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Chief Executive's transcript


The following is the transcript of the Chief Executive, Mr Tung Chee Hwa, attending a programme of RTHK Radio 3 on the Policy Address this morning (October 11):

Host: Good morning. Thank you for joining us this morning.

Mr Tung: Delighted to be here.

Host: Can I first of all ask you, we had the three political leaders on 'Hong Kong Today' this morning just after 7 o'clock, and one of the messages coming through from them was this consensus among the politicians and they are going to see the Financial Secretary later this morning, and they want some more. What you gave them yesterday, was that your final word?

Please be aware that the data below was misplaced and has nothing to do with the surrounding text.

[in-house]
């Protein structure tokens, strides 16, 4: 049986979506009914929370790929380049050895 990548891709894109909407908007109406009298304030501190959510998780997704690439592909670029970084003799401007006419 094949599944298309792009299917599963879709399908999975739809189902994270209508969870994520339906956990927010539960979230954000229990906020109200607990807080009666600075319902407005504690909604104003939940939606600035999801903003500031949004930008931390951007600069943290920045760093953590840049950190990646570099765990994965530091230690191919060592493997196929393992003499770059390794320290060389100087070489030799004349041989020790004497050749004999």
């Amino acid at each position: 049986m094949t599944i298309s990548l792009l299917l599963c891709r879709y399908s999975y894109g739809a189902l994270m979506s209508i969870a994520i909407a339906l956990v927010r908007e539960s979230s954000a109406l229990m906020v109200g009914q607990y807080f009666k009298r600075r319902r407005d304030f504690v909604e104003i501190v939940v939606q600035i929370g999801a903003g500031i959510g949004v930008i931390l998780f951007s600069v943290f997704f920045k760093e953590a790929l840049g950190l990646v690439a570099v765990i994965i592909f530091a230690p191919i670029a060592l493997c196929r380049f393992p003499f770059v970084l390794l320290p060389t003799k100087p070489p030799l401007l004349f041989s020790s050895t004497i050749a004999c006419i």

Mr Tung: Well, they made seven suggestions and out of the seven we have gone about - and actually, we did already six of them. In some areas we did more than what they asked. In other areas we did not do all they asked for. All I can say is that the decision was made based on a very realistic evaluation of the Hong Kong situation, on our budget, the likely deficit that we might have, as well as the needs of the community as a whole.

We also put a great deal of emphasis on the need for long term investment in education, in infrastructure. And on top of that we also went ahead and looked at, in the medium term, how we can help improve the business climate. So it was a very comprehensive package of measures which we brought out.

Host: So it was your final word?